Nathaniel Rich (novelist)

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Nathaniel Rich (born March 5, 1980) is an American novelist and essayist. He is the author of the 2013 novel, Odds Against Tomorrow, the 2008 novel, The Mayor's Tongue and the 2005 nonfiction book, San Francisco Noir: The City in Film Noir from 1940 to the Present. Rich has written essays and criticism for The New York Review of Books, Vanity Fair, The New York Times Magazine, Harper's Magazine, Rolling Stone, and Slate.[1][2][3][4][5][6]

Rich is an alumnus of Yale University, where he studied literature.[7] After graduation he worked on the editorial staff of The New York Review of Books.[8] He moved to San Francisco to write San Francisco Noir, which the San Francisco Chronicle named one of the best books of 2005.[9] That year he was hired as an editor by The Paris Review.[10]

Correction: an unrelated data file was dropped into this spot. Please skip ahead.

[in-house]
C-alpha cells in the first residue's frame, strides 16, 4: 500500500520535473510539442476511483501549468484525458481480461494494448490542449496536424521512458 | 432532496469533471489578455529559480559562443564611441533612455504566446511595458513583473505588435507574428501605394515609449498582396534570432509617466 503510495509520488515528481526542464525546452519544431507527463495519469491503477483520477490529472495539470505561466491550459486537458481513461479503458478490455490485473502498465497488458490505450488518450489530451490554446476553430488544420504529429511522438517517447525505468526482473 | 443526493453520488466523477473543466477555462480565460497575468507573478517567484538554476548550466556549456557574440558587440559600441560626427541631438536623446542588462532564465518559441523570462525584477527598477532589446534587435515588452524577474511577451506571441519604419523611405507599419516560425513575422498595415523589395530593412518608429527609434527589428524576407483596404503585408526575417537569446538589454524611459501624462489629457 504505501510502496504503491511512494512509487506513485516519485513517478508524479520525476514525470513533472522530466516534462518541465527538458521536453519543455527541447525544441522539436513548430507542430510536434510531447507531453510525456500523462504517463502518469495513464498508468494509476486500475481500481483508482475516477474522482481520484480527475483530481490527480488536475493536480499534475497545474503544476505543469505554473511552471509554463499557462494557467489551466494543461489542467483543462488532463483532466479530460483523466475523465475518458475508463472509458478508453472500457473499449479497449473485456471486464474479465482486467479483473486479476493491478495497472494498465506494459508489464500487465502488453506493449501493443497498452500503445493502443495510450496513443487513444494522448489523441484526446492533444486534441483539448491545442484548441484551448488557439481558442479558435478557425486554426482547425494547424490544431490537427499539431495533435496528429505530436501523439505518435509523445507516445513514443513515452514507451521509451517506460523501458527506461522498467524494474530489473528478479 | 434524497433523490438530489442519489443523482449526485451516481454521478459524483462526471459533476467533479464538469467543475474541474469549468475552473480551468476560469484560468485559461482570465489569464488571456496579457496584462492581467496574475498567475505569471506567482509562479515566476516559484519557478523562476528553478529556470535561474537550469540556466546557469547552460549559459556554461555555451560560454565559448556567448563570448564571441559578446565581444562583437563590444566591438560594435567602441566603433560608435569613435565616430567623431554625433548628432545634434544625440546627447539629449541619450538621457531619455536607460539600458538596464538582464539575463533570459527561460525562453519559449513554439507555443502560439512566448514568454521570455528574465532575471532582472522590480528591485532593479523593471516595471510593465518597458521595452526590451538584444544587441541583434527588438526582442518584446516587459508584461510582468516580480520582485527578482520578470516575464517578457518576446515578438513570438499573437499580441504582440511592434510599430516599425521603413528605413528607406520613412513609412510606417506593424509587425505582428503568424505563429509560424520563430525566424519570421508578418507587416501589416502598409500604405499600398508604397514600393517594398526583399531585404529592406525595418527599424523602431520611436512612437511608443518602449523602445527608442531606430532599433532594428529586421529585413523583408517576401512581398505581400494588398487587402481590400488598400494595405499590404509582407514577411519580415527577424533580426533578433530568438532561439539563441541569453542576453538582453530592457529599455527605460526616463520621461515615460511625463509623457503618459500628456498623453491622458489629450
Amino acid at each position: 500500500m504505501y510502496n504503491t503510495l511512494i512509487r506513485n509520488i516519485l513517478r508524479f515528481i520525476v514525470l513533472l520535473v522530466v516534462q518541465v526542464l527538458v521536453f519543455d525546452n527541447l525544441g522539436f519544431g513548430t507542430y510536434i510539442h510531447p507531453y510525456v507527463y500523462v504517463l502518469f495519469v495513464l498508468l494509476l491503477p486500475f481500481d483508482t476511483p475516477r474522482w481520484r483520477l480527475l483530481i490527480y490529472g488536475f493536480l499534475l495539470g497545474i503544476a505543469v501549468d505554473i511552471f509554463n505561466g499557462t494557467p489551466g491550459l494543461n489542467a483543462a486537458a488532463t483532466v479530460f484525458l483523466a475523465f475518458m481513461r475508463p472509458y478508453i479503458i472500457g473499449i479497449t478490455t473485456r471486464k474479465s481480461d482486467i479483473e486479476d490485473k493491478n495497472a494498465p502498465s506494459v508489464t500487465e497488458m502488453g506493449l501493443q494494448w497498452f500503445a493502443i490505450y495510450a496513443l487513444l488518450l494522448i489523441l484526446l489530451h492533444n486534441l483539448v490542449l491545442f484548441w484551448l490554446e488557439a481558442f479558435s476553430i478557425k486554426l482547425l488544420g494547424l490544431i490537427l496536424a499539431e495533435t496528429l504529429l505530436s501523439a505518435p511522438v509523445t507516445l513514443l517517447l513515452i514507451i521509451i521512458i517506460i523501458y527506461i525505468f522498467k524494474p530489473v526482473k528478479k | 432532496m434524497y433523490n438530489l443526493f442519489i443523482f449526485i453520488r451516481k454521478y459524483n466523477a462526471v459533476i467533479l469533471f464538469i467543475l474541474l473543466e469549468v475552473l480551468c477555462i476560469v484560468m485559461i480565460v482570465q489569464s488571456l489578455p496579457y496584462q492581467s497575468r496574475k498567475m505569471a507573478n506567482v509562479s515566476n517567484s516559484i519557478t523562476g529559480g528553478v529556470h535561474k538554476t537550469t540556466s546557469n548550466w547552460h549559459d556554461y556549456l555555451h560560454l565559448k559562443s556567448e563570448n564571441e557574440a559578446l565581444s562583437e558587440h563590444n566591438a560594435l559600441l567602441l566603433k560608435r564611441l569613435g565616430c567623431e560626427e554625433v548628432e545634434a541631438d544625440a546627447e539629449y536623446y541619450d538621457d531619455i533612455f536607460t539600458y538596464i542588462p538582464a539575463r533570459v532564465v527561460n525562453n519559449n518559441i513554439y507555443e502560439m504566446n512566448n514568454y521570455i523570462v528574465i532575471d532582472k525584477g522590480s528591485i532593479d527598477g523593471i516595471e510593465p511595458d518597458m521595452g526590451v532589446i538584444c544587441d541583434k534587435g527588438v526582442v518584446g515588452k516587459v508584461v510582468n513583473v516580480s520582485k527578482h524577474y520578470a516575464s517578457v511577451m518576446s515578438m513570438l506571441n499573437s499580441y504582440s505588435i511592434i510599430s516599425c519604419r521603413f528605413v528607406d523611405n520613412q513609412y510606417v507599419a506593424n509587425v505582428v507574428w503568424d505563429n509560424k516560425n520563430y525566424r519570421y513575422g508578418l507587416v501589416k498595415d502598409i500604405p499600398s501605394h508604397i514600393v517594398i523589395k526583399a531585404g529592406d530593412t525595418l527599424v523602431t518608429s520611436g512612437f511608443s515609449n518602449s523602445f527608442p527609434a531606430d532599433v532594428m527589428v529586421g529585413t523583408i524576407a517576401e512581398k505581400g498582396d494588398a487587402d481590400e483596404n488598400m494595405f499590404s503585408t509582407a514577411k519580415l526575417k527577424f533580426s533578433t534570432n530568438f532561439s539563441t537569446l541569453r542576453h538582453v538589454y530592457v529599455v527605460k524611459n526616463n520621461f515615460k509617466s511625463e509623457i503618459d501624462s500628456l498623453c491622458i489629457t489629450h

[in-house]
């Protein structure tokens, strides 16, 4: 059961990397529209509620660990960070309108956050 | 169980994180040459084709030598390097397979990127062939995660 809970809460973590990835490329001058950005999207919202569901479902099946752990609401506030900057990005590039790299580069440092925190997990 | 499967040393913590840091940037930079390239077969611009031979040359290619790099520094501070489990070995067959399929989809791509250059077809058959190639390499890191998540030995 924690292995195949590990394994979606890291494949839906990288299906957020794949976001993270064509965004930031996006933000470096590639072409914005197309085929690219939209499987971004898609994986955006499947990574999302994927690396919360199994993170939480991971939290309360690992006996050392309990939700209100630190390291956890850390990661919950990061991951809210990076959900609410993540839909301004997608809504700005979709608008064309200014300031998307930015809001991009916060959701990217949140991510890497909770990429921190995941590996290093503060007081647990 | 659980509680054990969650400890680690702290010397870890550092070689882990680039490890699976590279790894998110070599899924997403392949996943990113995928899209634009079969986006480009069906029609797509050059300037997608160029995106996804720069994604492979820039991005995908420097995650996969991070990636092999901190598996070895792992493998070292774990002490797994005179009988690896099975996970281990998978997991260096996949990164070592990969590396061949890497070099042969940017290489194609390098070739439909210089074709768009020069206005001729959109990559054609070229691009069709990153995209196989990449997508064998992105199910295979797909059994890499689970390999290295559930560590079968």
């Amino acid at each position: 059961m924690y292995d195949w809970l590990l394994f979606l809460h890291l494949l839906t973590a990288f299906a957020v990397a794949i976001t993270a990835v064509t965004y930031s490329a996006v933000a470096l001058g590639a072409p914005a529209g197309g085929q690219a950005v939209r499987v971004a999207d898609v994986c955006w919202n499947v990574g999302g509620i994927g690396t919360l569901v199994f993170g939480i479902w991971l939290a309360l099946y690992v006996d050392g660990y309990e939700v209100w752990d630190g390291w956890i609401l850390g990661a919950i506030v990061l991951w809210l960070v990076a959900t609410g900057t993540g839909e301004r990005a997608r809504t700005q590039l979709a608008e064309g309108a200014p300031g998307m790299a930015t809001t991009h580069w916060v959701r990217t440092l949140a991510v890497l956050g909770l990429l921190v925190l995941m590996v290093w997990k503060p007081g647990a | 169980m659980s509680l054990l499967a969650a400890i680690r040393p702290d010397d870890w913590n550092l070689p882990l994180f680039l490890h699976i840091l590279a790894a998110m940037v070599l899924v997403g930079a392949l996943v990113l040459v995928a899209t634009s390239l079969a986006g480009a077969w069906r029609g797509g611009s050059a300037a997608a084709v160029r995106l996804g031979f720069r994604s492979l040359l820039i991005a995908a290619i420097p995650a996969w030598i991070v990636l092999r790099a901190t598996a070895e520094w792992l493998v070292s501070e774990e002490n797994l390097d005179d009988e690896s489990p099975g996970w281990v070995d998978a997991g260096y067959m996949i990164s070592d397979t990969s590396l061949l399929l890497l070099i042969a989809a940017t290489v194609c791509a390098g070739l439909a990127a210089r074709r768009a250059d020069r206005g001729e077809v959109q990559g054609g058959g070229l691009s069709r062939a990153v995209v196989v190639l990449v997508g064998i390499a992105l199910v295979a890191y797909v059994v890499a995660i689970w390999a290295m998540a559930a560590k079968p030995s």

The Mayor's Tongue was described by Carolyn See in The Washington Post as a "playful, highly intellectual novel about serious subjects -- the failure of language, for one, and how we cope with that failure in order to keep ourselves sane."[11] |

NPR's Alan Cheuse called Odds Against Tomorrow a "brilliantly conceived and extremely well-executed novel...a knockout of a book."[12] Cathleen Schine wrote, in the New York Review of Books, "Let's just, right away, recognize how prescient this charming, terrifying, comic novel of apocalyptic manners is...Rich is a gifted caricaturist and a gifted apocalyptist. His descriptions of the vagaries of both nature and human nature are stark, fresh, and convincing, full of surprise and recognition as both good comedy and good terror must be."[13]

Rich is the son of New York Magazine writer and former New York Times columnist Frank Rich, and brother of writer Simon Rich.

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